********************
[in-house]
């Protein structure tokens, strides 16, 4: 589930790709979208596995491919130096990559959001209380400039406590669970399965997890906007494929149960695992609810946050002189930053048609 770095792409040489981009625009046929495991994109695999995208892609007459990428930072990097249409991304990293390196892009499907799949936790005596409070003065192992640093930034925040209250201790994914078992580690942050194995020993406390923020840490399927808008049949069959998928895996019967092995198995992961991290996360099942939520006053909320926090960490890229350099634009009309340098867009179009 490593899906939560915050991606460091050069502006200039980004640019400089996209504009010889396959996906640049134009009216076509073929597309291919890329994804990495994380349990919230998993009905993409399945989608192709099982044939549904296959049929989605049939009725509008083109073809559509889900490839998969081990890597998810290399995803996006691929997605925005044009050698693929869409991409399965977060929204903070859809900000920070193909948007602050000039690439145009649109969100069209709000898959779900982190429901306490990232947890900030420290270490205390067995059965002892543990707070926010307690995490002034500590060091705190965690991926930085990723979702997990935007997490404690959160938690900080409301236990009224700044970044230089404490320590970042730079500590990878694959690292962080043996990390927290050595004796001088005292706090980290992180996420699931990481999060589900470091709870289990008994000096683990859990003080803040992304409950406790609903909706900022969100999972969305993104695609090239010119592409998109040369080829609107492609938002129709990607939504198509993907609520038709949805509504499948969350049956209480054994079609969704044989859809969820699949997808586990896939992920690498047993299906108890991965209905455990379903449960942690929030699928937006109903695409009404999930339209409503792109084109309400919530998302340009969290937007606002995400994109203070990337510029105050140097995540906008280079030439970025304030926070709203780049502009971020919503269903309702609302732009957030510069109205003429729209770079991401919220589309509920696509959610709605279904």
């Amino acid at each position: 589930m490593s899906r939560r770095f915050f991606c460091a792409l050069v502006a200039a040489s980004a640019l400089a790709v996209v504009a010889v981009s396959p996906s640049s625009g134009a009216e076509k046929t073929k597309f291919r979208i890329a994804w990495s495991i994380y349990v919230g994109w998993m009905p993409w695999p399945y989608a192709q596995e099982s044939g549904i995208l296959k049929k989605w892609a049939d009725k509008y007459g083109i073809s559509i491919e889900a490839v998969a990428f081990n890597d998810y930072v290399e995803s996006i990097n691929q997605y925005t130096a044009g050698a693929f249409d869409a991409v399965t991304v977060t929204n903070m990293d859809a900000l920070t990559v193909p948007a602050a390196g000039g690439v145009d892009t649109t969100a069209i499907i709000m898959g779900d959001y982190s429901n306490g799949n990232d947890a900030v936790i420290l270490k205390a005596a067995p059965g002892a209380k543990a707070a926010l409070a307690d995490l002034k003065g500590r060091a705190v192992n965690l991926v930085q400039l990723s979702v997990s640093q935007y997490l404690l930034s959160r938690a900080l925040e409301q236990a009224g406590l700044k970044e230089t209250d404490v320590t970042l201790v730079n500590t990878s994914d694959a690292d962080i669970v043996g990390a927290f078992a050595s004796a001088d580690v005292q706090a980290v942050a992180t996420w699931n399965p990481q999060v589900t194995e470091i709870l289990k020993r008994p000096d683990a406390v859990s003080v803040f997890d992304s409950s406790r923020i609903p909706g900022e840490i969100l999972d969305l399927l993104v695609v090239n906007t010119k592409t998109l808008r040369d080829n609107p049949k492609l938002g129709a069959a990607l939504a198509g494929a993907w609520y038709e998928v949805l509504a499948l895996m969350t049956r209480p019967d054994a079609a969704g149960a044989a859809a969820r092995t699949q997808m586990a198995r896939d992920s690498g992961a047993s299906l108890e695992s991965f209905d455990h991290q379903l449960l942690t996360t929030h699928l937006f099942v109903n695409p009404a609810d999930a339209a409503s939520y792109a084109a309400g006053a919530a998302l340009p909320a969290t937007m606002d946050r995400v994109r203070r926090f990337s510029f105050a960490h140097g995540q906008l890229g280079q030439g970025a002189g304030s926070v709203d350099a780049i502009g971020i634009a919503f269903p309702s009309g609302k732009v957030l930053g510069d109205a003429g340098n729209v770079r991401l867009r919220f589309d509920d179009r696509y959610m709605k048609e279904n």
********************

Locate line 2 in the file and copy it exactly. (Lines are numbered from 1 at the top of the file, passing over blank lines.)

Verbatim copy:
């Protein structure tokens, strides 16, 4: 589930790709979208596995491919130096990559959001209380400039406590669970399965997890906007494929149960695992609810946050002189930053048609 770095792409040489981009625009046929495991994109695999995208892609007459990428930072990097249409991304990293390196892009499907799949936790005596409070003065192992640093930034925040209250201790994914078992580690942050194995020993406390923020840490399927808008049949069959998928895996019967092995198995992961991290996360099942939520006053909320926090960490890229350099634009009309340098867009179009 490593899906939560915050991606460091050069502006200039980004640019400089996209504009010889396959996906640049134009009216076509073929597309291919890329994804990495994380349990919230998993009905993409399945989608192709099982044939549904296959049929989605049939009725509008083109073809559509889900490839998969081990890597998810290399995803996006691929997605925005044009050698693929869409991409399965977060929204903070859809900000920070193909948007602050000039690439145009649109969100069209709000898959779900982190429901306490990232947890900030420290270490205390067995059965002892543990707070926010307690995490002034500590060091705190965690991926930085990723979702997990935007997490404690959160938690900080409301236990009224700044970044230089404490320590970042730079500590990878694959690292962080043996990390927290050595004796001088005292706090980290992180996420699931990481999060589900470091709870289990008994000096683990859990003080803040992304409950406790609903909706900022969100999972969305993104695609090239010119592409998109040369080829609107492609938002129709990607939504198509993907609520038709949805509504499948969350049956209480054994079609969704044989859809969820699949997808586990896939992920690498047993299906108890991965209905455990379903449960942690929030699928937006109903695409009404999930339209409503792109084109309400919530998302340009969290937007606002995400994109203070990337510029105050140097995540906008280079030439970025304030926070709203780049502009971020919503269903309702609302732009957030510069109205003429729209770079991401919220589309509920696509959610709605279904």